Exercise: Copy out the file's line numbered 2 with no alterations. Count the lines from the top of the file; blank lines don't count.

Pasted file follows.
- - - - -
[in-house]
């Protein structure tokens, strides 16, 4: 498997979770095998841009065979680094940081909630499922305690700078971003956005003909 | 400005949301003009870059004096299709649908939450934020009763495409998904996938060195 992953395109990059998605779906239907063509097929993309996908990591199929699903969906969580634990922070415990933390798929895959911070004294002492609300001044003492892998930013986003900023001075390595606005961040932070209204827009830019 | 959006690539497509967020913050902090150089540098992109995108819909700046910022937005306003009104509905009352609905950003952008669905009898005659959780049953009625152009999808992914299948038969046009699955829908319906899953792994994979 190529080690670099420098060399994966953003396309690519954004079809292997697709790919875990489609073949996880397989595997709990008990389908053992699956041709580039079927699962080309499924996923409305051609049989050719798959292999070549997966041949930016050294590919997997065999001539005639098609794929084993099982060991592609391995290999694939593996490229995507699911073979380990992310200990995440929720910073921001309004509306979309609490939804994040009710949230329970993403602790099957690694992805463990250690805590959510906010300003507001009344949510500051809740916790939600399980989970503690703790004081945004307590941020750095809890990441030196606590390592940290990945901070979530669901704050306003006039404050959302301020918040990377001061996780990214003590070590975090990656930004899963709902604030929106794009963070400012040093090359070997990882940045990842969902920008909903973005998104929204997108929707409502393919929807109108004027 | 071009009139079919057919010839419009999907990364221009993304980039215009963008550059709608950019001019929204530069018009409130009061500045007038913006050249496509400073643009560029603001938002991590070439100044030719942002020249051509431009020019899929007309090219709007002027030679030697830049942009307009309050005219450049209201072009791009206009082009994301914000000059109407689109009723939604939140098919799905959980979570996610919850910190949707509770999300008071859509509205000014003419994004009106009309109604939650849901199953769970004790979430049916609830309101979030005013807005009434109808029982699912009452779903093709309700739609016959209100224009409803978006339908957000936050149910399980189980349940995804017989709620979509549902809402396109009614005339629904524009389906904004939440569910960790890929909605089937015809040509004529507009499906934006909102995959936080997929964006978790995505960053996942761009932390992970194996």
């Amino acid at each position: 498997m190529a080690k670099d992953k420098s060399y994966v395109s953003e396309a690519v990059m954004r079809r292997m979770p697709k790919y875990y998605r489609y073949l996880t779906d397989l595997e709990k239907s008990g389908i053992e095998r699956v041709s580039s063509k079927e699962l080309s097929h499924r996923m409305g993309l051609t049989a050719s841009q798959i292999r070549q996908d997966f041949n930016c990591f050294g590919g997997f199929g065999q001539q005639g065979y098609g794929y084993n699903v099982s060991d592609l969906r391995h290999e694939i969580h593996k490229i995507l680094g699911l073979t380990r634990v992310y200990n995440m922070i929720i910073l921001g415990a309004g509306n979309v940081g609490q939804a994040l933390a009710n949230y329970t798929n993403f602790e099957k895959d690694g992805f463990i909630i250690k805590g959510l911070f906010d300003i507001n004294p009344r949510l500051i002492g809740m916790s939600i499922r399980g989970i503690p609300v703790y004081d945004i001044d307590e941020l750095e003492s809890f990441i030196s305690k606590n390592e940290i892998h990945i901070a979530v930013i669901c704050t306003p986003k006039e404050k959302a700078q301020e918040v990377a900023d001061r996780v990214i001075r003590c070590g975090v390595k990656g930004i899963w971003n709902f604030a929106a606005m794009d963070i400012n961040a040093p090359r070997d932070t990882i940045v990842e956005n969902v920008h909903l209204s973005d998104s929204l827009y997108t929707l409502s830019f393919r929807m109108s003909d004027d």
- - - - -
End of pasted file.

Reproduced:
């Protein structure tokens, strides 16, 4: 498997979770095998841009065979680094940081909630499922305690700078971003956005003909 | 400005949301003009870059004096299709649908939450934020009763495409998904996938060195 992953395109990059998605779906239907063509097929993309996908990591199929699903969906969580634990922070415990933390798929895959911070004294002492609300001044003492892998930013986003900023001075390595606005961040932070209204827009830019 | 959006690539497509967020913050902090150089540098992109995108819909700046910022937005306003009104509905009352609905950003952008669905009898005659959780049953009625152009999808992914299948038969046009699955829908319906899953792994994979 190529080690670099420098060399994966953003396309690519954004079809292997697709790919875990489609073949996880397989595997709990008990389908053992699956041709580039079927699962080309499924996923409305051609049989050719798959292999070549997966041949930016050294590919997997065999001539005639098609794929084993099982060991592609391995290999694939593996490229995507699911073979380990992310200990995440929720910073921001309004509306979309609490939804994040009710949230329970993403602790099957690694992805463990250690805590959510906010300003507001009344949510500051809740916790939600399980989970503690703790004081945004307590941020750095809890990441030196606590390592940290990945901070979530669901704050306003006039404050959302301020918040990377001061996780990214003590070590975090990656930004899963709902604030929106794009963070400012040093090359070997990882940045990842969902920008909903973005998104929204997108929707409502393919929807109108004027 | 071009009139079919057919010839419009999907990364221009993304980039215009963008550059709608950019001019929204530069018009409130009061500045007038913006050249496509400073643009560029603001938002991590070439100044030719942002020249051509431009020019899929007309090219709007002027030679030697830049942009307009309050005219450049209201072009791009206009082009994301914000000059109407689109009723939604939140098919799905959980979570996610919850910190949707509770999300008071859509509205000014003419994004009106009309109604939650849901199953769970004790979430049916609830309101979030005013807005009434109808029982699912009452779903093709309700739609016959209100224009409803978006339908957000936050149910399980189980349940995804017989709620979509549902809402396109009614005339629904524009389906904004939440569910960790890929909605089937015809040509004529507009499906934006909102995959936080997929964006978790995505960053996942761009932390992970194996």